The Genesis' 68000 looks for whatever vector table is at address 0x000000. If a game cartridge is inserted, then its vector table will be visible there. Otherwise, whatever the expansion port puts there is instead. In the case of the Sega CD, it would be its BIOS. This is precisely how the booting modes work: "Mode 1" just puts the cartridge memory first in the 68000 address space, and thus boots the cartridge game, and "Mode 2" boots into the Sega CD BIOS. CD Backup RAM cartridges don't really utilize the /CART pin, hence why the console doesn't attempt to boot into it.

    This also means that, no matter which booting mode you use, both the cartridge and expansion memory are visible to the Genesis' 68000. All that really changes is where they are placed in the address space. The CD BIOS automatically sets up the CD hardware and boots into the CD game, but cartridge games usually don't. If you boot into a cartridge game, but want to use the Sega CD hardware, you'll have to manually set it up yourself. If you want to use the Sub CPU BIOS code, you'll have to track it down yourself and decompress it into the CD's PRG RAM. When booting from BIOS, of course, it already knows where its own Sub CPU BIOS code is. From cartridge, though, the BIOS used changes depending on which Sega CD you are using, and the location of the Sub CPU BIOS code isn't exactly consistent between models and regions, so it can be a bit tricky.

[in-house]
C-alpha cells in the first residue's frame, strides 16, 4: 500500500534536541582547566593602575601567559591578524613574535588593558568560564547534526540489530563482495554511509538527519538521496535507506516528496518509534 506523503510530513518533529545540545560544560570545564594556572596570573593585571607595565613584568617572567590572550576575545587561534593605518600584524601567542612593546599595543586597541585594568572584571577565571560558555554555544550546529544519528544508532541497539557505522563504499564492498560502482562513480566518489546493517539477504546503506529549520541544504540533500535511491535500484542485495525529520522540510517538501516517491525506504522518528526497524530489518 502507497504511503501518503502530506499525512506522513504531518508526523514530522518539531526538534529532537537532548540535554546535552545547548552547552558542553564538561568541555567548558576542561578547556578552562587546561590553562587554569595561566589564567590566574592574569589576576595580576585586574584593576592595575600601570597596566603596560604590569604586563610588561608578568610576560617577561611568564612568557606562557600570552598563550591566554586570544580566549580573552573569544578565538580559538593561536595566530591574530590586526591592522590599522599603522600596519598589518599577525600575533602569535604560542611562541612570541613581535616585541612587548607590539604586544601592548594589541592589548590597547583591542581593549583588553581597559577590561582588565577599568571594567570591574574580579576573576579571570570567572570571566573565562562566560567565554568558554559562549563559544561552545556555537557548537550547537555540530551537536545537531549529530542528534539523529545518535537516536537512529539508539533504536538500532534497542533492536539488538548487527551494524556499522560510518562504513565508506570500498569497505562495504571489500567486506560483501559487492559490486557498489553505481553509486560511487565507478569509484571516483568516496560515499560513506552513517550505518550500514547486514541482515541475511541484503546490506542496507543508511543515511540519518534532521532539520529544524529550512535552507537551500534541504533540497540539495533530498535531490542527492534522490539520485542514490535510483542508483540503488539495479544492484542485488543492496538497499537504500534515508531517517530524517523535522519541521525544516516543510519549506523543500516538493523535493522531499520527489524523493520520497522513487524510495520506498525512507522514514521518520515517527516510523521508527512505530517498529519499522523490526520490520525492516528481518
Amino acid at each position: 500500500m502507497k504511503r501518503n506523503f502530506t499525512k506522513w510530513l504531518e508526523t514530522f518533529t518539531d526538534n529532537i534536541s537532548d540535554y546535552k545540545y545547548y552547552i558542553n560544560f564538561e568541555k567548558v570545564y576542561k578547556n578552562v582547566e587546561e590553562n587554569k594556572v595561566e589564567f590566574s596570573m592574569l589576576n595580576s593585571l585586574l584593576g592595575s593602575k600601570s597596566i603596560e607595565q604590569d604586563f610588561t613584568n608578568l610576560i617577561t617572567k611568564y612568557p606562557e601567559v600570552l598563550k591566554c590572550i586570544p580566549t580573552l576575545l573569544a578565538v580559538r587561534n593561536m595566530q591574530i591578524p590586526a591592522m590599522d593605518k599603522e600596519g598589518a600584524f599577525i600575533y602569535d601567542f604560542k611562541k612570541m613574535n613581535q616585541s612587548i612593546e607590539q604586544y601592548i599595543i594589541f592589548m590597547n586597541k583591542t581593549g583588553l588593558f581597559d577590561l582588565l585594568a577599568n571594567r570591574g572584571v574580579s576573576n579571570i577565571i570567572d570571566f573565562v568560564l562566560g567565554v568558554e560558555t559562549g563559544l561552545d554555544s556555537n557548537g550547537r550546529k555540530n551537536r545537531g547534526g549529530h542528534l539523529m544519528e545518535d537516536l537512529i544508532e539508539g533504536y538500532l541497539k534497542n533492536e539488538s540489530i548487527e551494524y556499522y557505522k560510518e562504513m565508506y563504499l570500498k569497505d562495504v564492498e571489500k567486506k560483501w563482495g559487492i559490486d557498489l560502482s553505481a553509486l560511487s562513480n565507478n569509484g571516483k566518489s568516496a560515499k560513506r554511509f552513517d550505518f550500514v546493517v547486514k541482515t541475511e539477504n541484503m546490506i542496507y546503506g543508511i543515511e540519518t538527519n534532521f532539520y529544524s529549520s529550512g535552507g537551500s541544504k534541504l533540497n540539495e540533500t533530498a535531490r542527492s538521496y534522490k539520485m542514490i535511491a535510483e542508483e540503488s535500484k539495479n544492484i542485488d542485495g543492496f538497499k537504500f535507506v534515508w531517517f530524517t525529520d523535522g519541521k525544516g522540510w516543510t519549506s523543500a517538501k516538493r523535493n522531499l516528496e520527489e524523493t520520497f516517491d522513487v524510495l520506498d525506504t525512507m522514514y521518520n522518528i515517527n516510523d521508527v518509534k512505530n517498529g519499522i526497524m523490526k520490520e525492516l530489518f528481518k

In the end, though, once you have it all set up in Mode 1, you have all of the Sega CD hardware to play with. Of course, you can use it to play back CD audio if there's a CD in the drive, but you can also utilize the graphics chip and the 8 channel PCM sound chip. You can also read whatever other data from a CD as you please. The Sub CPU side does not change at all from the booting mode. Whatever you can do in a CD game, you can do in Mode 1.

    The official technical documentation does make mention of Mode 1 in the BIOS manual:

    And also, at the start of the hardware manual:

    I'll go ahead and shill my Mode 1 library, which handles detecting a known BIOS and loading Sub CPU data and code, if you ever wanted to get started with utilizing Mode 1. Here's also a quick demo that does "SNES Mode 7" rendering and also stereo PCM streaming in Mode 1, all without a CD image to go with it. All the relevant data is stored in the cartridge ROM.

    Cartridge Boot in Mode 2